European equities rally after US Fed retains status quo
Interest rates unchanged but monetary policy may be tightened if more jobs are created
Traders on the of the New York Stock Exchange: European markets had to wait until Thursday’s session for investors’ reaction to the US Fed’s announcement that rates would remain unchanged. Photograph: Drew Angerer/Getty Images
European equities were buoyed by a rally across global stock markets following the Federal Reserve’s decision to keep US interest rates on hold. Its announcement on Wednesday came after the close of European markets meaning Thursday’s session was the first chance for investors to react to the announcement.
The Fed left interest rates unchanged and projected a less aggressive path for interest rate increases next year and in 2018. However, it signalled it still might tighten monetary policy by the end of this year as the labour market improved.
The consensus among economists is for a move in December as the Fed’s November meeting comes just ahead of the US presidential elections.
Ryanair’s sluggish week continued with marginal gains taking it up to €12.70, while paper and packaging group Smurfit Kappa went against the generally positive trend by declining 2.4 per cent to €21.34.
Kerry Group fell 0.6 per cent to €74.48, while the Green Real Estate Investment Trust (Reit) advanced 0.75 per cent to €1.49. Building materials group Kingspan advanced 1.2 per cent to €24.90, while Paddy Power Betfair rose 1.9 per cent to €105.30.
Food group Aryzta, which has its primary listing in Zurich, rose 1.65 per cent to €36.60. The company, which publishes its full-year results on Monday, announced that Gary McGann is to join its board as chairman.
Mining shares were the top-performing FTSE stocks, led by Glencore which finished up 5.5 per cent as the Fed’s decision pushed down the US dollar, making commodities cheaper for holders of other currencies. Fresnillo, Randgold and Antofagasta also rose.
Rolls-Royce shares fell 7 pence to 733 pence after the company announced the departure of chief financial office David Smith. He will be replaced by Stephen Daintith, currently the finance chief at Daily Mail & General Trust.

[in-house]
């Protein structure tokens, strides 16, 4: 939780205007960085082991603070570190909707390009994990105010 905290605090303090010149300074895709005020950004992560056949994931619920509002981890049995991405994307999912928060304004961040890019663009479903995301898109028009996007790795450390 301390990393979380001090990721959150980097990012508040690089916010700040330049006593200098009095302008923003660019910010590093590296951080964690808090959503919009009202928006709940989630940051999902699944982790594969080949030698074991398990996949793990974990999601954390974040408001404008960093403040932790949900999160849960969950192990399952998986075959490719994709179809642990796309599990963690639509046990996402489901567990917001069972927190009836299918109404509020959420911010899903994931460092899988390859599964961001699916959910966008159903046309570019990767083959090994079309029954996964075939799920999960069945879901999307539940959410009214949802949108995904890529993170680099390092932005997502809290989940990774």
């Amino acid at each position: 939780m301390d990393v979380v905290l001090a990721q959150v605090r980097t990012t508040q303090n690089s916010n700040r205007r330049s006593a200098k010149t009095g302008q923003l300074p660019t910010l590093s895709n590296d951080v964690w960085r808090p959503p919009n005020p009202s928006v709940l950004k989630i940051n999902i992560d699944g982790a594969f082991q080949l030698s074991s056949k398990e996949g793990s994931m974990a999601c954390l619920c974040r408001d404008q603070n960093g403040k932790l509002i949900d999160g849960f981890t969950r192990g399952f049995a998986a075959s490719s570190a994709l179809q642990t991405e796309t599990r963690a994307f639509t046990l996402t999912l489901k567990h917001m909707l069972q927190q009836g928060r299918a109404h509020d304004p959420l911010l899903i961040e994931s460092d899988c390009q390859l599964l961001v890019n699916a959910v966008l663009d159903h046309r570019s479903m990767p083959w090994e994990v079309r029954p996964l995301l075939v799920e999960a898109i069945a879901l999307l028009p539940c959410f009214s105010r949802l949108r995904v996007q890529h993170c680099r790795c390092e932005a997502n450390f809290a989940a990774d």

Mining stocks led markets higher as the Fed’s decision to keep rates unchanged pushed down the US dollar on currency markets, thereby making commodities cheaper for holders of other currencies.
The STOXX Europe 600 Basic Resources index rose 3.9 per cent after hitting its highest level since August 2015.
Energy shares were also in demand after oil prices also rose on a weaker dollar, extending gains from the previous session when a surprise third consecutive weekly US crude inventory draw tightened supply.
The European oil and gas index rose 2.4 per cent. However, French utility giant EDF inched 0.4 per cent higher, underperforming the market it said it was cutting its 2016 earnings expectations due to lower output.
Banco BPI rose 3.6 per cent after Spain’s Caixabank launched a bid for the Portuguese lender and slightly raised its offer price. Caixabank shares fell 3.1 per cent.
In early trading, the three indexes – the S&P 500, the Nasdaq and the Dow Jones – were all on track to mark their third consecutive day of gains.
Technology stocks advanced. Shares in Amazon rose 1.9 per cent to $804.86, after hitting a record following a price target raise by BMO. The stock gave the S&P 500 and the Nasdaq their biggest boost.
Apple rose 0.9 per cent to $114.56 after analysts at Nomura and RBC raised their price targets. Weyerhaeuser was the top percentage gainer on the S&P, rising 5.1 per cent to $31.88 after Goldman Sachs initiated coverage of the real estate investment trust with a “buy” rating.
– (Additional reporting: Bloomberg / Reuters)